Loving Everyone Everywhere, A closer look on legalism and mysticism

Happy eve of 4th of July, everyone! Here’s my Truth-Day, Tuesday share featuring Rancho Community Church’s Sunday lesson by Scott Treadway. Scott is the lead pastor and president of schools for RCC.

Scott Treadway has a way of deconstructing a complex and often confused topic to something relatable and practical. His commentary although provocative at times is backed by historical data, common-sense values, scriptural foundation, intellectual and humanity-based researches. His storytelling is not only comprehensive, but it also speaks to the core of everyday and institutional issues. His metaphors are suitable to the current affairs. His teaching touches on varying perspectives from the global to the individual. His cause and his motivation are simple and practical: preach on the movement started by Jesus Christ – a life that strives towards the Lord’s Prayer of making the kingdom of God come on earth as it is in heaven instead of mystically waiting for a new life after death. Be a community of people advancing the causes of Jesus Christ, loving everyone everywhere.

During his last Sunday’s teaching, Scott preached on John 4 with a brief reference to John 3. In his presentation, he stressed that Jesus came for both the legalists and the mystics. The legalists believe that God will bless and give eternal life if we are devoted to obeying his commands. The mystics believe that God will bless and give eternal life if we are devoted to a spiritual/emotional connection with him. The legalist and the mystic in the Book of John are represented by Nicodemus and a Samaritan woman. Jesus debunked the legalist and mystic beliefs and their way of life and offered both the living water. The living water is God’s love and unconditional grace poured on us.

Similarities Between a Legalist and a Mystic:

1. Never believe they’re good enough.

2. Driven by guilt and threats.

3. Never confident in their standing with God; at best, their confidence is seasonal. Both experience internal shame.

4. External judgments, a tendency to criticize and judge others who are not as impressive as them.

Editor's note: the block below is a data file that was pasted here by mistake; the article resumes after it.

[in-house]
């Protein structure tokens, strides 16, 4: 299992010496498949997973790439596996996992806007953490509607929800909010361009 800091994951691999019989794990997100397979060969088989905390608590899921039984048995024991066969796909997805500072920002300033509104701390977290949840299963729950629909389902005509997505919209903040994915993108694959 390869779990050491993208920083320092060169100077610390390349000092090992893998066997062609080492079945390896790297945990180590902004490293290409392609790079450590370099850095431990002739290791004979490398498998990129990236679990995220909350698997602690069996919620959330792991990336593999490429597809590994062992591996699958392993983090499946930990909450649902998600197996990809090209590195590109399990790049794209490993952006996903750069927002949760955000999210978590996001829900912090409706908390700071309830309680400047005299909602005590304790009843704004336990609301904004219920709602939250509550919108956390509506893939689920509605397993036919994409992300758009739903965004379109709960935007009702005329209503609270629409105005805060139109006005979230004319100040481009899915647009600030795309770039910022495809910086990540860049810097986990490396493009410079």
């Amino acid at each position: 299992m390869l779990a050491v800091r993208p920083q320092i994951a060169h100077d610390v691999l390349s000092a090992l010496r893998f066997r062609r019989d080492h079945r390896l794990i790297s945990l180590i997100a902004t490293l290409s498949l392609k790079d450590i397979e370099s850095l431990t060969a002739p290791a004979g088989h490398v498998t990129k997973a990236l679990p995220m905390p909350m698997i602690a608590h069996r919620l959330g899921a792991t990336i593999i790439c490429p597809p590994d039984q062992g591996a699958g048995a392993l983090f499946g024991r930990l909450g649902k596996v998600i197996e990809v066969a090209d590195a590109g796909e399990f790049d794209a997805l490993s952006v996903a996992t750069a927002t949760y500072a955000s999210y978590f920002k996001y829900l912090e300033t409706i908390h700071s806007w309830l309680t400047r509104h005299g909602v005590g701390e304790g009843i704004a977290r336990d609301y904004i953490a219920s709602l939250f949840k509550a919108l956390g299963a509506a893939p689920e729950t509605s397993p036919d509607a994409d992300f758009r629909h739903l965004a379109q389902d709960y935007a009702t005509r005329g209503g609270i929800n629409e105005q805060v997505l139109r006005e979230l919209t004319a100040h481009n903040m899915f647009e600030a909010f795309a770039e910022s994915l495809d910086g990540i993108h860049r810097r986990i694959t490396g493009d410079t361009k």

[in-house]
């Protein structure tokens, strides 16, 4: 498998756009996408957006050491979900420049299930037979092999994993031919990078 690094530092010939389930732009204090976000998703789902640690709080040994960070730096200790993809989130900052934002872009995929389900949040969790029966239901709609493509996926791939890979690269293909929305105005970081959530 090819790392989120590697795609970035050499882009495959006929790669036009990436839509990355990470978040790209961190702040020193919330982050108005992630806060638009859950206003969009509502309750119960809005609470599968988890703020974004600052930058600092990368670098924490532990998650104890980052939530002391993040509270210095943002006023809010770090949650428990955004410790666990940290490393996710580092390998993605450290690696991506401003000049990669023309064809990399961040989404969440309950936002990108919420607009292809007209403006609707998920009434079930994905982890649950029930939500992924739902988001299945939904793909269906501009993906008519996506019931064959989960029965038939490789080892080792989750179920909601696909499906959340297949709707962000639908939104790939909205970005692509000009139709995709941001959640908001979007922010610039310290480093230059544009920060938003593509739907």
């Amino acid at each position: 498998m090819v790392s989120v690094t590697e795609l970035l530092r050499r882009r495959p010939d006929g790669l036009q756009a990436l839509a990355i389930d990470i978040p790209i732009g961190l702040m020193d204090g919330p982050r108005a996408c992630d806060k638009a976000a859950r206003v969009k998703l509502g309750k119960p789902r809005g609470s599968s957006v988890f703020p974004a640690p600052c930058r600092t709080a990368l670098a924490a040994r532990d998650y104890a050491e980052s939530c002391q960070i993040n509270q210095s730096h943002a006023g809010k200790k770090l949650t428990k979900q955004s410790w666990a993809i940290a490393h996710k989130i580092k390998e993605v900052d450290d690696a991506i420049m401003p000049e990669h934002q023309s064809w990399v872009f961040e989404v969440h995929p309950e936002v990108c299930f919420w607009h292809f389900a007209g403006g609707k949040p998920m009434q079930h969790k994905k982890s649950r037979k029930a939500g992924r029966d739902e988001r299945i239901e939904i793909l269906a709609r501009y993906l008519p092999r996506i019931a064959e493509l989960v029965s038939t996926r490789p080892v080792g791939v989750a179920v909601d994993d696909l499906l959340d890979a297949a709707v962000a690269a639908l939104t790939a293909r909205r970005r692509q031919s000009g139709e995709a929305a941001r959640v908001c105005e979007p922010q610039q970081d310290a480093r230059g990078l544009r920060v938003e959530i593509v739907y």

On this Sunday teaching, Scott suggested to consider, every now and then, to head north. Jesus against the urging of his disciples not just headed north where the Samaritans lived, but he also interacted with not just a regular Samaritan but a Samaritan woman. Jesus on his way back to Galilee refused to take the route going east where the possibility of interacting with the outcasts was remote. Just like Jesus, the calling is to be comfortable with the uncomfortable. Love everyone everywhere.

One other salient point mentioned in Scott’s lesson is about the historical and biblical racial and gender biases. He empirically emphasized that there is only one human race. Genetically, there is no such thing as race. Spiritually, he says, there’s something broken in us because there’s actually no physical racial distinction. Jews for over two thousand years believed that Samaritans are different from them. They discriminated against them, treated them as a pariah, and forbid inter-marriage. If a mixed marriage would happen, they weren’t accorded with dignity and respect.

Recent genetic studies of the remaining indigenous tribe of Samaritans reveal that the Samaritans are descendants from the tribes of Israel dating to before the Assyrian exile in 722-720 BCE. In short, the Jews shared the same lineage as the Samaritans they discriminated against. The thing is, many of the Bible workbooks used today in study groups justify the discriminatory practices of the biblical jews as Godly. They’re not. Not in humanitarian standards. Never in God’s measure.

The measure of the human’s teaching of God’s truth lies in love alone. If it’s not about love and it’s not loving, then it’s not from God and of God’s will.


Scientific researches dispel a biological concept of race. However, we humans, differentiate by skin color. We love and treat people based on skin tone, accent, height, body size, and even the shape of a person’s nose.



On the gender bias, Scott talked about how women were mistreated historically and in the biblical times. In biblical history, the women were referred to as gentle slaves. Women weren’t allowed to become disciples of rabbis. Jesus debunked the misuse of the letter of the law to discriminate against women and to prevent them from maximizing their full potential. Jesus broke the gender barriers. Jesus did not teach about gender inequality. In fact, He taught us to love and honor others as we love our self. He made a disciple out of the Samaritan woman who was both an outcast and a second-class citizen in her tribe because of being born with a “wrong gender” (John 4). Jesus launched women into ministry.

Scott advised that the best thing a man could do to help a woman is to get out of her way. We can’t be harassing and looking at women as an inferior species or allowing such mistreatments and then claim that we are following the examples of Christ. Gender parity, #metoo, #timesup are not liberal issues. These are human issues that are aligned with the causes of Christ. The bias toward women comes against the love of God. Love does not discriminate.

May we as a local and global community be about loving everyone everywhere because this is where real freedom stands.

Here’s Scott’s full lesson recorded last Sunday and published via Vimeo, https://vimeo.com/278062440.


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